“The Temperament”

 

This paragraph about temperament is perhaps one of the best pieces of advice that the Standard can make about your dogs. I have included what the Standard says (in bold) and then have written my comments afterwards.

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Temperament – The Dachshund is clever, lively and courageous to the point of rashness, persevering in above and below ground work, with all the senses well developed. Any display of shyness is a serious fault.

This statement about the temperament in the Dachshund Standard is about as plain and serious as anything can get as nothing is more important than what it says about the temperament and this could hardly be more obvious than it is here. The Dachshund is clever and that means always aware of what is going on around it and always curious about its surroundings. It is lively and that entails a happy temperament and a wagging tail and an interest in its own little area. Courageous, to the point of rashness, is something we always wanted in our Dachshund string as it just meant they were eager to see anyone, in the ring or outside the the ring. The absolute ‘no’ to Dachshund shyness is something that none of us should be arguing about as as that is a serious fault and truly something we need to walk away from. These statements make it very clear that only good temperaments should ever be shown by breeders and exhibitors at the shows and to please stay away from shyness and what comes down from that shyness .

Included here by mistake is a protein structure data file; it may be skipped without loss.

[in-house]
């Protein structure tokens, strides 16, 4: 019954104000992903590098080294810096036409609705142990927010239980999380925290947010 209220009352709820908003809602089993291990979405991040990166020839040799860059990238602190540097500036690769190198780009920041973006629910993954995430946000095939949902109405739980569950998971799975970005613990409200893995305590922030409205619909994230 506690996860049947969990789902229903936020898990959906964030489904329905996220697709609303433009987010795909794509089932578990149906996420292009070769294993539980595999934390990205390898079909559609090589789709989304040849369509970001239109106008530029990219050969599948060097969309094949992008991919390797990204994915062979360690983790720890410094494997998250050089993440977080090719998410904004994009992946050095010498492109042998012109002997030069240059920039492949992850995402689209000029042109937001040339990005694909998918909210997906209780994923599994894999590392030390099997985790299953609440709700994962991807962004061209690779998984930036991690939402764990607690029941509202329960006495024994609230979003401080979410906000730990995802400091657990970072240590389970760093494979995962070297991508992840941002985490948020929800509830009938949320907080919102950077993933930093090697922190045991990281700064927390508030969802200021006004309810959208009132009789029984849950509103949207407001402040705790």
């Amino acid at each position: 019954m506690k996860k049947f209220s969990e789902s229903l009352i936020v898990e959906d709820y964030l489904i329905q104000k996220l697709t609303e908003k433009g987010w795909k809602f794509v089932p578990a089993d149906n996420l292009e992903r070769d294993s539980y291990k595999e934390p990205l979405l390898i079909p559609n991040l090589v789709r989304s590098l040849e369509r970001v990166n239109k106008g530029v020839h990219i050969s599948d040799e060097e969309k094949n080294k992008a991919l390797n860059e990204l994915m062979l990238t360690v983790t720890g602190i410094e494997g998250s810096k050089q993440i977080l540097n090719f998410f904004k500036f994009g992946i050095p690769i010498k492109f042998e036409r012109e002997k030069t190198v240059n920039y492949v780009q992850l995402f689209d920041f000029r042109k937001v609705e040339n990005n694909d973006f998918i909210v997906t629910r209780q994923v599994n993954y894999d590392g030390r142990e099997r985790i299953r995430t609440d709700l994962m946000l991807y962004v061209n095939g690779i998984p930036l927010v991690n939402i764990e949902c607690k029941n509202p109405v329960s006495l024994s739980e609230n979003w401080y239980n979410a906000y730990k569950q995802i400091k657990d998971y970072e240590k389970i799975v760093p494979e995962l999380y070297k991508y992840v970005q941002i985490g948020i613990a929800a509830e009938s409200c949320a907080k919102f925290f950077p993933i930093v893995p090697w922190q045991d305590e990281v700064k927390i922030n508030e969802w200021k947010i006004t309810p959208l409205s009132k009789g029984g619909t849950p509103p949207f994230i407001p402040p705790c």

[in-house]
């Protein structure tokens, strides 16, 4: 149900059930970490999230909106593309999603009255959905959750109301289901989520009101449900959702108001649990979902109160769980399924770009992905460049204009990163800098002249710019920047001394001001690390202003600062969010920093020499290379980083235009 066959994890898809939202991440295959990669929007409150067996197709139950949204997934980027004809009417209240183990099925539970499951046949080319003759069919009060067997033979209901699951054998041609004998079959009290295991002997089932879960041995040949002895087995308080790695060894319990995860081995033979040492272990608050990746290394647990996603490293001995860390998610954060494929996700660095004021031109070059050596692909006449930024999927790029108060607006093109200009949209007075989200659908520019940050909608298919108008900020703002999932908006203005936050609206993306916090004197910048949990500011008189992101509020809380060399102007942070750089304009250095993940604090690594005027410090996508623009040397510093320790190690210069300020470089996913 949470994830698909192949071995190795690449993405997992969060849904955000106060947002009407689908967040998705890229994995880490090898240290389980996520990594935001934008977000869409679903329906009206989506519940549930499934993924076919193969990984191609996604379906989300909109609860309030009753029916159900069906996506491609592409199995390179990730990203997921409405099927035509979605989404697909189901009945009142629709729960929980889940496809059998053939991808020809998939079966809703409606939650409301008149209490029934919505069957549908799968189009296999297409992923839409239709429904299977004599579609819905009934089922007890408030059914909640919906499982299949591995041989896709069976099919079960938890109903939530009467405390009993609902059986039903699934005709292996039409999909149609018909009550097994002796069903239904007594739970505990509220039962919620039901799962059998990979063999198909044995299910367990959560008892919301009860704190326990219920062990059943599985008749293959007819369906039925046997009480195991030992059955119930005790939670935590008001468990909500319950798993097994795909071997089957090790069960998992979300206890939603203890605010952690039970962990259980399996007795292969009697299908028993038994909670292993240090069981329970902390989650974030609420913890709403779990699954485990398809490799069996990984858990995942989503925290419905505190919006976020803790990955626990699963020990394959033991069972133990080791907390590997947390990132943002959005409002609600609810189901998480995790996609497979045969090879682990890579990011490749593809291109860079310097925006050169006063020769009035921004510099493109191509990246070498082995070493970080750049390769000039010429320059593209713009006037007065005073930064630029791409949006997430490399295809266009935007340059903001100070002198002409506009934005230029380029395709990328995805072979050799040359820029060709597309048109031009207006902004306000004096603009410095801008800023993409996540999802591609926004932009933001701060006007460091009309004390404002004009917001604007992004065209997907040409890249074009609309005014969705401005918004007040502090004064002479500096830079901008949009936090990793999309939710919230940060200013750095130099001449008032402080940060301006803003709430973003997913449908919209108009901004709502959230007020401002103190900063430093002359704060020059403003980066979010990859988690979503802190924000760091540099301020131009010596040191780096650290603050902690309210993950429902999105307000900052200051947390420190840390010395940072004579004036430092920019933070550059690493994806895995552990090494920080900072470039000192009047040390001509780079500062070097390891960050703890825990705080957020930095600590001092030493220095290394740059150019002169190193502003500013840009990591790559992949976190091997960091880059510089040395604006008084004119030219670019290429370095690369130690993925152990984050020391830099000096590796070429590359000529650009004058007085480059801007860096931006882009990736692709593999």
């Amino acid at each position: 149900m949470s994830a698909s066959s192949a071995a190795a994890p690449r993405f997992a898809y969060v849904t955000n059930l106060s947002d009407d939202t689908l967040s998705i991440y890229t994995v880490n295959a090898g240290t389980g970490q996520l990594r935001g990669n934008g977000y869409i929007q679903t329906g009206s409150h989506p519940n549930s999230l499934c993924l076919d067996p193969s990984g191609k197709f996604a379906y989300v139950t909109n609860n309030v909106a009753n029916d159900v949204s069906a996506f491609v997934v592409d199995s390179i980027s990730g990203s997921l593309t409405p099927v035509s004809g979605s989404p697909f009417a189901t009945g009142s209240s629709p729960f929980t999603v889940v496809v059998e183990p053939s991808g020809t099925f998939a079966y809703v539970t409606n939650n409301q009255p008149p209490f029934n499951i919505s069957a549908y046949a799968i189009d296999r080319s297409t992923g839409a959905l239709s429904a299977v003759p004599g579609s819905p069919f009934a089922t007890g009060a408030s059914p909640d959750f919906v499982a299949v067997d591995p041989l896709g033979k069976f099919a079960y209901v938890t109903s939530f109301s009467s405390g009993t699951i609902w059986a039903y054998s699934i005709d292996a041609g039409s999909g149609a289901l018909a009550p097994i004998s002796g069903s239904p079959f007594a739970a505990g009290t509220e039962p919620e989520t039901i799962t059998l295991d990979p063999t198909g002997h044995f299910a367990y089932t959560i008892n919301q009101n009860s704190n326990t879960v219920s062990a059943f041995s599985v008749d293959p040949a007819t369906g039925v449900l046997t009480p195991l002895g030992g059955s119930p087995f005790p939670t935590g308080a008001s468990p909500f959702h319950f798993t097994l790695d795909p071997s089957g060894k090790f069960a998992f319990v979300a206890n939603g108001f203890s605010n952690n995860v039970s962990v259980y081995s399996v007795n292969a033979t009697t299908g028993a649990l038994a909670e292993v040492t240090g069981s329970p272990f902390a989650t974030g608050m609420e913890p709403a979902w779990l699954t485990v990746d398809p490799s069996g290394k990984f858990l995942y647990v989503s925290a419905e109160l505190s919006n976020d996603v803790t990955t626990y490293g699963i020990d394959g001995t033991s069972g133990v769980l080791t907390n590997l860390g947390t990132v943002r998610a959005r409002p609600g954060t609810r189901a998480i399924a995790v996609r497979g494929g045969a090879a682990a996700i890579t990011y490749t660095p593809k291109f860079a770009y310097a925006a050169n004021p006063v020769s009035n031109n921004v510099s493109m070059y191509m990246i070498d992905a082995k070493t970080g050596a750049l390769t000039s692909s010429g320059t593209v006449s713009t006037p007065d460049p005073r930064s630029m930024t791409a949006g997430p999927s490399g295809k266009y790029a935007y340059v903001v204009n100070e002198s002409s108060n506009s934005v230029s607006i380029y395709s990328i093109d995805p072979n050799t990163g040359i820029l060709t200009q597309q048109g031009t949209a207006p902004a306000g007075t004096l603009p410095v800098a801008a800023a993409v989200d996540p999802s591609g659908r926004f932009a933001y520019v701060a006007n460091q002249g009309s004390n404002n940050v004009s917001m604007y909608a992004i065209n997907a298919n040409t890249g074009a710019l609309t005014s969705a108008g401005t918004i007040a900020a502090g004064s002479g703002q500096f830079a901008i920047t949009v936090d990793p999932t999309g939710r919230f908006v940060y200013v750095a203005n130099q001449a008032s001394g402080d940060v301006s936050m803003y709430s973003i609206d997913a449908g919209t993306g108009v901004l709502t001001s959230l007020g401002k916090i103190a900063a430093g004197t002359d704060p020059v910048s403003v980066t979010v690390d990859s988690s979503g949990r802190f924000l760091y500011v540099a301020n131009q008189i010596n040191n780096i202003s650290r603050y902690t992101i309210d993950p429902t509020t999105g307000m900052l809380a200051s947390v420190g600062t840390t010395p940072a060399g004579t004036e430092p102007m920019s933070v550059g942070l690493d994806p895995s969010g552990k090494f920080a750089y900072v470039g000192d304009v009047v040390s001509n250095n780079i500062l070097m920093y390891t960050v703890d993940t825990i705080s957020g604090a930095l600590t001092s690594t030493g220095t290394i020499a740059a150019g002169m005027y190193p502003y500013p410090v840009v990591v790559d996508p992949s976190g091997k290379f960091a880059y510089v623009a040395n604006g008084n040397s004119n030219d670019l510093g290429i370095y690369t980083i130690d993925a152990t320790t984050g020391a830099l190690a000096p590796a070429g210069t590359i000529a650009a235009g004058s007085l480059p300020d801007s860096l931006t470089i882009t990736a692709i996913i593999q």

In the past, several issues of bad temperament have occurred in the Breed, often coming down from the best looking and best bred dogs, where the dogs would be fine in the kennel, but usually they would freak out soon after their first season and some males and females are always uneasy about their ring appearances, their kennel situation or just living anywhere other dogs are. It is very sad to say, and we have all heard the excuses from the owners about what other dogs did to them, but we, as true Dachshund people, should know never to breed them or show them, but we should absolutely place them in a nice loving home situation so that they can be happy and we can go on with out own great temperaments in the dogs in our own kennel.

Often, newer dogs would be hyper and out-of-sorts and very ill at ease with different dogs and different people all around them and the owners will always say that some dog or person scared the dog and ruined the temperament. We have all heard these excuses and, maybe, it is true once in a while, but, normally, the dog just had a bad temperament and the other dogs were taking the credit for that dog’s breakdown and nastiness. One thing I do recommend is just never get involved in bad temperaments, because that opens the door to have those returning, sooner or later, to the line of dog’s you are breeding and who wants to fight something you could be done with as soon as it appears. I have tried showing bad tempered dogs and have spent a lot of time trying to finish them and it is not anything I would do again. It is absolutely not worth it and makes miserable dogs and really miserable dog owners.

Please, in this instance, this Standard is telling you the absolute truth: breed and show good temperaments. Getting rid of bad temperaments is the best thing you can do for your line and will save you lots of time trying to show and finish dogs who would rather be anywhere else than in your show string.

 

Dan Harrison

March 2014